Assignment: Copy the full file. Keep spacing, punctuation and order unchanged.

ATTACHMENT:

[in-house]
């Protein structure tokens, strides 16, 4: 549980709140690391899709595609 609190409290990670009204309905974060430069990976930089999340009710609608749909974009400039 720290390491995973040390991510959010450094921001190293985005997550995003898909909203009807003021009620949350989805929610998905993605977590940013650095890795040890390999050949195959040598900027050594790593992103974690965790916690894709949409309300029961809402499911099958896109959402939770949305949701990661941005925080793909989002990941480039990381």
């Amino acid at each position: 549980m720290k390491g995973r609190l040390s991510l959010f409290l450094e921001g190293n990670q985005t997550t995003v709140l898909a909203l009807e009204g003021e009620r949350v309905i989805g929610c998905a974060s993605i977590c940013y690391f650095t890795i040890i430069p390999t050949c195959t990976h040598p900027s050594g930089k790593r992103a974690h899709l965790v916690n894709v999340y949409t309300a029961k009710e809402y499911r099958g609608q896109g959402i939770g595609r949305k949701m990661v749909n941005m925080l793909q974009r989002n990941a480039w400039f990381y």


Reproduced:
[in-house]
């Protein structure tokens, strides 16, 4: 549980709140690391899709595609 609190409290990670009204309905974060430069990976930089999340009710609608749909974009400039 720290390491995973040390991510959010450094921001190293985005997550995003898909909203009807003021009620949350989805929610998905993605977590940013650095890795040890390999050949195959040598900027050594790593992103974690965790916690894709949409309300029961809402499911099958896109959402939770949305949701990661941005925080793909989002990941480039990381």
């Amino acid at each position: 549980m720290k390491g995973r609190l040390s991510l959010f409290l450094e921001g190293n990670q985005t997550t995003v709140l898909a909203l009807e009204g003021e009620r949350v309905i989805g929610c998905a974060s993605i977590c940013y690391f650095t890795i040890i430069p390999t050949c195959t990976h040598p900027s050594g930089k790593r992103a974690h899709l965790v916690n894709v999340y949409t309300a029961k009710e809402y499911r099958g609608q896109g959402i939770g595609r949305k949701m990661v749909n941005m925080l793909q974009r989002n990941a480039w400039f990381y």